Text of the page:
Project’s Objectives

The general objective that defines the Project put to contest, is to impact in the medium term, the increasingly marked lack of professionals in the areas of digital technologies, such as engineering, computing, informatics and design, through the development of the Network Laboratories FabLearn that allows students to be trained in the SEMS of the UdeG, generating skills for innovation and creativity for the production of digital tools with added value, to motivate these students to enter to study basic careers technological.

The objectives that were established textually in the PROSOFT 2016 Project were (Chan et al 2017, p.7):

Initial development of the Digital Manufacturing Laboratories Network to be implemented in 7 educational spaces: 6 pilot high schools of the SEMS and a laboratory within the SUV. The stage integrates:

  • Equipment of the 7 laboratories with digital manufacturing technologies.
  • Direct training in the FabLearn methodology, for 8 teachers from the UdeG.
  • Evaluation of the implementation of the Digital Manufacturing Laboratories Network of the SEMS.
  • Generate students with capacities for innovation and entrepreneurship, motivated to integrate into technological development projects.

Project’s Implementation

The implementation of the Project was possible due to the division of work teams. The training of the 8 professors at Stanford and the planning of the installation and equipment of the laboratories were started simultaneously. The training methodology for the FabLearn Laboratories was refined, as was the team of researchers from the Center for Applied Sciences and Technological Development (CCADET) of the National Autonomous University of Mexico (UNAM), in order to develop the instruments and the logistics for the evaluation of the impact of competencies on students. The entire Project was coordinated by the SUV. For the High Schools Education System, the Project was managed by the Directorate of Teaching and Research, which led and coordinated the Project to implement the laboratories and training with the High Schools.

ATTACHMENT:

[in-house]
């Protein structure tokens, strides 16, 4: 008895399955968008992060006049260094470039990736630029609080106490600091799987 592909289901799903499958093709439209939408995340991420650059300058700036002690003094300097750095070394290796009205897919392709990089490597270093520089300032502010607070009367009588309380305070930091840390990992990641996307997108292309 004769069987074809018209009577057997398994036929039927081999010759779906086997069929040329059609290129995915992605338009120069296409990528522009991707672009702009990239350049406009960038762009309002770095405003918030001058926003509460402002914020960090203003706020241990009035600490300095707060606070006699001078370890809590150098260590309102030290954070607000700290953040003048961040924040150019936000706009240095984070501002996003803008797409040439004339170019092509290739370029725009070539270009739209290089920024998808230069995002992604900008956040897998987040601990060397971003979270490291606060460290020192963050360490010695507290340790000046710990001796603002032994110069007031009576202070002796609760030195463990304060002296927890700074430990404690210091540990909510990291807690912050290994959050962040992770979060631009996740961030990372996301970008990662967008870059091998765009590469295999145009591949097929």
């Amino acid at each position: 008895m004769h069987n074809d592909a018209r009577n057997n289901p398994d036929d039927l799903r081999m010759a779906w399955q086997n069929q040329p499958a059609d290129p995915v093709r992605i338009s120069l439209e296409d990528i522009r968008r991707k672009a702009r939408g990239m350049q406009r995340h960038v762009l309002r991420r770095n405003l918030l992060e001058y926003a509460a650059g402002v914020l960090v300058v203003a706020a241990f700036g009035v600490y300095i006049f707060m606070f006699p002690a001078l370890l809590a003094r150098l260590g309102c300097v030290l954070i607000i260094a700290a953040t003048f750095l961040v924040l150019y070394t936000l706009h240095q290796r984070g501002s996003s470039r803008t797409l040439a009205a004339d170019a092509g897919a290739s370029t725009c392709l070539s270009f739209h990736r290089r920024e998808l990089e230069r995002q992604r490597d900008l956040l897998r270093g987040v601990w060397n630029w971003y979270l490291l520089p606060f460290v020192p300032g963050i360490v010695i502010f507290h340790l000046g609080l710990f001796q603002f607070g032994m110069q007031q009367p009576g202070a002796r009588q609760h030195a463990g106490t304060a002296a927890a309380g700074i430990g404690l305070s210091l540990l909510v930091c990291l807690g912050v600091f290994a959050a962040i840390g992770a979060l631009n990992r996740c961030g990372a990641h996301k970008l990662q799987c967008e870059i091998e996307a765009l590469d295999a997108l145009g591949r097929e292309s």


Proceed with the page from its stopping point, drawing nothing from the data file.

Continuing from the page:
Equipment Of Digital Manufacturing Laboratories

For the integration of a space as complex as a digital manufacturing laboratory, pedagogical, technological and operational components are integrated. Within the technological area, the soul of digital manufacturing are the hardware and software devices that bring industrial processes to the common user’s desktop.

These devices and which are the physical components that help the manifestation of the digital construction of this Project are 3: the laser cutter, the 3D printer and a laptop (Figure 1).

Figure 1. Equipment acquired by the PROSOFT 2016 Project: laptops (HP), laser cutters (Asia Robotics) and 3D printers (CubePro)

A total of 36 HP 240–5G laptops were purchased, 6 for each school; was equipped with 1 LZ 0906 laser cutter from Asia Robotica for each laboratory (7), the third basic device was the acquisition of 2 3D printers per laboratory Cube Pro Duo of 3D systems. Another device were microcontrollers: Arduino UNO and the GoGo Board.

For the physical adaptation of the laboratories it was necessary to adapt the spaces in terms of electrical installations, special physical facilities for the acquired equipment, the acquisition of furniture. The general configuration suggested is showed in Figure 2:

Figure 2. Proposed configuration of the FabLearn Laboratories spaces.

Training For Teachers

For the training of teachers of the High Schools Education System, a formative route was developed which consists of the following courses:

Figure 3. Training route (Chan et al 2017, p. 21).